Goodwood: Ferrari- Age shall not wither them.

The Ferrari 312P is one of the more unmistakable shapes that sports car racing ever saw, and has been appearing in magazines, historic racing almanacs and luxuriously produced history books in six decades.
It’s a 48 year old shape, with technology under the surface of equal vintage. Yet it’s still more than capable of showing those impetuant youths a thing or two.

Ferrari boycotted sports car racing in 1968 for, uh, political reasons. They were keen not to come back unless they had something strong enough to wipe certain other brands noses in the dirt.
In 1969 they came back, and the 312 was their weapon.
This car represents the 312’s first iteration, with open spyder bodywork. There was also a closed version and it was those that were contested at LeMans.
As with so many historic race cars this one has a fascinating  history. It doesn’t effervesce with racing triumph, but has packed plenty of drama into its life. A full chronical of its career can be found here.
As has its owner and driver, David Franklin, with 50 years of racing under his belt. He is a British Hillclimb and British Sprint Champion, and is still in demand for wheel-man duties in historic racing today.
He’s 72 years old. So did he take it easy this weekend? Nope.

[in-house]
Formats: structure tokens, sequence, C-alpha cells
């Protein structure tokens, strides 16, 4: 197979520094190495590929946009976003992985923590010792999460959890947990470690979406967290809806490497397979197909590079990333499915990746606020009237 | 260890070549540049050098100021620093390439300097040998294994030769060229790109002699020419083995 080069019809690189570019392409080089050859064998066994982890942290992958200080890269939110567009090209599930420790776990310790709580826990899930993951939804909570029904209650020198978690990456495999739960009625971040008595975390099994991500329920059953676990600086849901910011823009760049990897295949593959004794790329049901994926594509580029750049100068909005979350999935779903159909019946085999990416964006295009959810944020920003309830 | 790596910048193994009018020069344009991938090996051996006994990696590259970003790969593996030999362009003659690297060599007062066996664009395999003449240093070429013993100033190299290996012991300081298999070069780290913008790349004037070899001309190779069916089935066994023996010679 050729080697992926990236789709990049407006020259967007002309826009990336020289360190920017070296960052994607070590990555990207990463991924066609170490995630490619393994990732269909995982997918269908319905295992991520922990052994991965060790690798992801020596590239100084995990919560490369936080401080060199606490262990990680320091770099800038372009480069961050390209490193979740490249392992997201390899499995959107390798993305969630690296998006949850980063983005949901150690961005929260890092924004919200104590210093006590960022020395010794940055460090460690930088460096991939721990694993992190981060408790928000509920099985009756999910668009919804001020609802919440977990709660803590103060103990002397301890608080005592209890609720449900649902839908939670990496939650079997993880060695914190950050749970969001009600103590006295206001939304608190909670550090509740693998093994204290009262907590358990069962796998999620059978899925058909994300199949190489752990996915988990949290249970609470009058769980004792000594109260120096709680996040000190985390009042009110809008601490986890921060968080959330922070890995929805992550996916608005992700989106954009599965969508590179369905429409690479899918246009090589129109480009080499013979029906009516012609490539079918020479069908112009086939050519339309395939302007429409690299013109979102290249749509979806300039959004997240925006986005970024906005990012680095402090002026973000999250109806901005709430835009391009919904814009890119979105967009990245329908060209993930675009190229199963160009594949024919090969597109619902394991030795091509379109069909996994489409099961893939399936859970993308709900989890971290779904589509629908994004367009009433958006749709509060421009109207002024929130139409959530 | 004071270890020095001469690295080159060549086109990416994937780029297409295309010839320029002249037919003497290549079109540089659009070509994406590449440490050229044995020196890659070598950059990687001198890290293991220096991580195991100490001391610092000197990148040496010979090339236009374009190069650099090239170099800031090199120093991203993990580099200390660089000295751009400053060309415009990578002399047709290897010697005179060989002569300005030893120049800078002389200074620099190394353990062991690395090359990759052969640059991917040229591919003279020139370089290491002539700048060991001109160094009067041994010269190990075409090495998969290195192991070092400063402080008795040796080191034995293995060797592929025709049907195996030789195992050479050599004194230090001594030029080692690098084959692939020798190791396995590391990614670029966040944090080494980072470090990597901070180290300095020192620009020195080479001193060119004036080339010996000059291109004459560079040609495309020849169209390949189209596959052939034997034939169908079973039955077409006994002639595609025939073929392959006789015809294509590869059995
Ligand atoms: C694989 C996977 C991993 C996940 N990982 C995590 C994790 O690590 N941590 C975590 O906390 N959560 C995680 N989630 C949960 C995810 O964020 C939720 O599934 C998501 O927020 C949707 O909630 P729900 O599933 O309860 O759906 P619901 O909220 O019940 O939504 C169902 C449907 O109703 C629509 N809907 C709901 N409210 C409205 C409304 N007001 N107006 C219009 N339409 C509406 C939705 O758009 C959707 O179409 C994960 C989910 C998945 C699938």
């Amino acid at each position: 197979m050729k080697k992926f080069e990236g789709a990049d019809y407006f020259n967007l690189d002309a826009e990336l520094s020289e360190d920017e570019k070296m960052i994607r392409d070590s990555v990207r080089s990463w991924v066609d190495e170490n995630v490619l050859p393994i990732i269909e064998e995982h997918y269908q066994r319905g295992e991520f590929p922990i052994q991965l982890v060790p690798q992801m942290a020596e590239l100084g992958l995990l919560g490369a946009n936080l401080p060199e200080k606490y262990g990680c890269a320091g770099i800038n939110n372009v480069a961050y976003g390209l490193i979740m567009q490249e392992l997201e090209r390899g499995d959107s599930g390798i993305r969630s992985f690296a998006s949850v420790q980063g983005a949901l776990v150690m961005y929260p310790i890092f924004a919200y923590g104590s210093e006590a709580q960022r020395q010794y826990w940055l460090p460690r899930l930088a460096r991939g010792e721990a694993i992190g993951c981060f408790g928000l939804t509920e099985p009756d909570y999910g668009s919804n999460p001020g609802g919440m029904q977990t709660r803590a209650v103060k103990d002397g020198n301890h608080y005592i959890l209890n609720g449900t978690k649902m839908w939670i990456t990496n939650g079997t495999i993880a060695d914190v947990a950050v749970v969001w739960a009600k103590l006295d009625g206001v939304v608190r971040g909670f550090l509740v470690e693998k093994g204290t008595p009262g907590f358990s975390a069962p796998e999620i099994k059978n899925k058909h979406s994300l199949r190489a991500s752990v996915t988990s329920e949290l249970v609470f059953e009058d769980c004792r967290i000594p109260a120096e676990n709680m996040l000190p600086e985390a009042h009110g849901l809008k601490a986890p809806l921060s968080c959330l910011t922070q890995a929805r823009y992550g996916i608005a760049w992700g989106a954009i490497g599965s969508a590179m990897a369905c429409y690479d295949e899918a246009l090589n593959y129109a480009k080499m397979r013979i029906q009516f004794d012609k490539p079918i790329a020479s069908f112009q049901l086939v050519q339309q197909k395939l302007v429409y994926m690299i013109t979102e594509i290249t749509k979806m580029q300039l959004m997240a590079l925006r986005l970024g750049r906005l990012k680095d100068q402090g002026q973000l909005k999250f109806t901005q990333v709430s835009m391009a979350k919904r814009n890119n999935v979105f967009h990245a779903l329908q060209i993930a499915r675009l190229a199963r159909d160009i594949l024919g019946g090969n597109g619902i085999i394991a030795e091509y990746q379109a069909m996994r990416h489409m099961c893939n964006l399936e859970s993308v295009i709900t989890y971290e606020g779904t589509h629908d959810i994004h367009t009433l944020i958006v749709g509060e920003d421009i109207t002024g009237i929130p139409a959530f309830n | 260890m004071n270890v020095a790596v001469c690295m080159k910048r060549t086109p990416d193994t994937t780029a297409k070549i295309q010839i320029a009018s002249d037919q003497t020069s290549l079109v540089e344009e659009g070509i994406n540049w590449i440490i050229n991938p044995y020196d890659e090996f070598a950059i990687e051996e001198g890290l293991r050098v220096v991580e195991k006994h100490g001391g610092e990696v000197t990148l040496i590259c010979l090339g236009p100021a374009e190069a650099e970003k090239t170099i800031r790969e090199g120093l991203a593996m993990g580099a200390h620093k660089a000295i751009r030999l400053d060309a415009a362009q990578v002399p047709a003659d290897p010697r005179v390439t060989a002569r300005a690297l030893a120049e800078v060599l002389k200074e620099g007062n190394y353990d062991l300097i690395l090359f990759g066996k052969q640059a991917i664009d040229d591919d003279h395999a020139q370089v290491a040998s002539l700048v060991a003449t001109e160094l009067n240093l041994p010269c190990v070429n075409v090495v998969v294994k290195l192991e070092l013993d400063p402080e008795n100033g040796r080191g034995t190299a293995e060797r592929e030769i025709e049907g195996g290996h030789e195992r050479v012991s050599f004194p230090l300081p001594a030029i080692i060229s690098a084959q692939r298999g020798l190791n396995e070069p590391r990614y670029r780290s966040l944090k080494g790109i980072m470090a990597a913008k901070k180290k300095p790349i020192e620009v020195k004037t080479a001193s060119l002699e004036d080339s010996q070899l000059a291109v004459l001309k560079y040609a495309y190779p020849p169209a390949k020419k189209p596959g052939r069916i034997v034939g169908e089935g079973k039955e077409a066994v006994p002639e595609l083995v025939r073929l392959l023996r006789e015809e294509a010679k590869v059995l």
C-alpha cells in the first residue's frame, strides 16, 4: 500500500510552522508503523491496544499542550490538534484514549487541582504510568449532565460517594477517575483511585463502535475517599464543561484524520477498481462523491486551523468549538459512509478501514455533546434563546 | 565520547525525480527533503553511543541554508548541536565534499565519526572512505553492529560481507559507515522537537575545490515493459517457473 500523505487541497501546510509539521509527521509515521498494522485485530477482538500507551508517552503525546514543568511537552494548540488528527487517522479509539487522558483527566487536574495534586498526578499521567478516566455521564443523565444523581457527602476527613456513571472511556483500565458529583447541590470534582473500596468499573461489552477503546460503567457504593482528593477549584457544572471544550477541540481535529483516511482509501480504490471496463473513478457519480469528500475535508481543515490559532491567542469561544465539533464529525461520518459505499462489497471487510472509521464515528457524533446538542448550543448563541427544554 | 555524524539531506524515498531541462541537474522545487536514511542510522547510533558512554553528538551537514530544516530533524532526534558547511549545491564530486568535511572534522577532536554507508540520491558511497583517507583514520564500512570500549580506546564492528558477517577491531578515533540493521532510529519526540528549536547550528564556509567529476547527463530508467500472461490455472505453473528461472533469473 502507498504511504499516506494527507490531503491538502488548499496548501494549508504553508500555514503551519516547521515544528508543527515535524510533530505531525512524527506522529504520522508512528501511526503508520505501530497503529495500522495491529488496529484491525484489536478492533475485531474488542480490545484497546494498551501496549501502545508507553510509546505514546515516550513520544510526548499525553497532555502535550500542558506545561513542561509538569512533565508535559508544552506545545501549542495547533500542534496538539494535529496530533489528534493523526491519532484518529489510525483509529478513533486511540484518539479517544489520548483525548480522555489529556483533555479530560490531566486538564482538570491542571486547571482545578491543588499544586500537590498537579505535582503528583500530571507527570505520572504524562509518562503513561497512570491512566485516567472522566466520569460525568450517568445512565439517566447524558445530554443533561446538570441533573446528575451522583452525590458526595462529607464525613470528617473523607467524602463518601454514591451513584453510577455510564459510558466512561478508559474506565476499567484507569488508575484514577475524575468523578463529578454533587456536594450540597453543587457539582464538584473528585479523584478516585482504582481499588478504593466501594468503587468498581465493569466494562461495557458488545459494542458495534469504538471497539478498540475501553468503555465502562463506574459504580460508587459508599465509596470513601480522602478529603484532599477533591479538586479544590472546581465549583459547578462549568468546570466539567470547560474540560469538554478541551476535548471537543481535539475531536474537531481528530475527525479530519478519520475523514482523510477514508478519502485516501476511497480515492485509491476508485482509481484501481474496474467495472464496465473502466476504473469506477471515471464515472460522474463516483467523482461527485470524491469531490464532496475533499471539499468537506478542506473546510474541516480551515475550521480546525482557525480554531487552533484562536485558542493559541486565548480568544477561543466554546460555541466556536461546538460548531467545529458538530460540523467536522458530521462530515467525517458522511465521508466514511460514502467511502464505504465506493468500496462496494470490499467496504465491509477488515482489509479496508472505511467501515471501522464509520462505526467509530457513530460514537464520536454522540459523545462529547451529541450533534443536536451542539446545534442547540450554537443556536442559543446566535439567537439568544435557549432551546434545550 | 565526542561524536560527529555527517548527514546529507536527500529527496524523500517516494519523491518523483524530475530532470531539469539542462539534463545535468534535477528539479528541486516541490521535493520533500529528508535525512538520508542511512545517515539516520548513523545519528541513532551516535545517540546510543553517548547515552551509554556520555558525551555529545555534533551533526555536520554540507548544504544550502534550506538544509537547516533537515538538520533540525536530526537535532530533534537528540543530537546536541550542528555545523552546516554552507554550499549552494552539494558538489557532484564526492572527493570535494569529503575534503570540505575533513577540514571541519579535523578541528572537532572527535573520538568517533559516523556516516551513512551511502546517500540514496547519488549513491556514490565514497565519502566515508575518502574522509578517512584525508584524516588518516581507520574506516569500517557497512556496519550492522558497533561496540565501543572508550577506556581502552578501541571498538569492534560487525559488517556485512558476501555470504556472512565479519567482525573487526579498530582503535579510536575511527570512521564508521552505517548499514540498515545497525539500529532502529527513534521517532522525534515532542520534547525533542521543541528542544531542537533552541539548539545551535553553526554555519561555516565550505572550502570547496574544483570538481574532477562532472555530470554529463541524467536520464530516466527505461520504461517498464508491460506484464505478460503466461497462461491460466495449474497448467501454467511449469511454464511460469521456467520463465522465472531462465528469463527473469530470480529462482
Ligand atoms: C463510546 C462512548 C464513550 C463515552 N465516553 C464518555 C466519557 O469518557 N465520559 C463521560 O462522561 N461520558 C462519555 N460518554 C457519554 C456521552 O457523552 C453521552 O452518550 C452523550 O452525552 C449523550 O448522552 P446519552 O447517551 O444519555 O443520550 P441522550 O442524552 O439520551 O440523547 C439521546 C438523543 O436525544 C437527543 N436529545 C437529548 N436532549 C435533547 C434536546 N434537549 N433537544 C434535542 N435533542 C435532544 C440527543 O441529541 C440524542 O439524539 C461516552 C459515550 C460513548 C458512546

He took the 312p and hurled it up the hillclimb, coming seventh overall in the final shootout. In the process soundly thrashing a current British Touring Car and many, many other exotic, bang-up-to-date machines in the process.
As Goodwood keeps pointing out – age ain’t nothing but a number.
(All images copyright Chris Haining / Hooniverse 2016)

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  1. CruisinTime Avatar

    Nice to see somebody driving their classic ,looks like fun to drive.

  2. Lokki Avatar

    Such a beautiful clean, flowing, and uncluttered design. Those wings they use today are called ‘spoilers’ for a reason.

  3. outback_ute Avatar

    Very cool Chris, thanks for the showcase of this car.
    Re Le Mans 1968, I wonder how much notice was given that they were going to restrict engine capacity, in terms of time to get ready? It obviously hit Ferrari harder because they couldn’t simply transfer their cars into the Sports racing category as Ford and Lola did, due to the tiny number built.